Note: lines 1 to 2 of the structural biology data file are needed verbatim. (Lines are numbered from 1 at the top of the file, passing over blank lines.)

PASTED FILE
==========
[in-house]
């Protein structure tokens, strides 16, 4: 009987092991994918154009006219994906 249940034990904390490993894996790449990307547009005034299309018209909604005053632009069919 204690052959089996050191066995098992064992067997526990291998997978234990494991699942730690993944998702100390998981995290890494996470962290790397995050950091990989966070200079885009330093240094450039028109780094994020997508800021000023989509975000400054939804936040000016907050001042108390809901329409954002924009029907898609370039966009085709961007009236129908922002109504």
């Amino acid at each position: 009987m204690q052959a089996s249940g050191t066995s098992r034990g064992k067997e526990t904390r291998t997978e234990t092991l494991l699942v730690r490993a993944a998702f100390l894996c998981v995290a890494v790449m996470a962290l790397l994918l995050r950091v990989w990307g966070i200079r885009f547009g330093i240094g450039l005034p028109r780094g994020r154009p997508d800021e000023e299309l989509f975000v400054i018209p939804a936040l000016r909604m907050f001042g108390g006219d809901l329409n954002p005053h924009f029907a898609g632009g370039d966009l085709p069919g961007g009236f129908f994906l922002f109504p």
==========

[in-house]
């Protein structure tokens, strides 16, 4: 009987092991994918154009006219994906 249940034990904390490993894996790449990307547009005034299309018209909604005053632009069919 204690052959089996050191066995098992064992067997526990291998997978234990494991699942730690993944998702100390998981995290890494996470962290790397995050950091990989966070200079885009330093240094450039028109780094994020997508800021000023989509975000400054939804936040000016907050001042108390809901329409954002924009029907898609370039966009085709961007009236129908922002109504």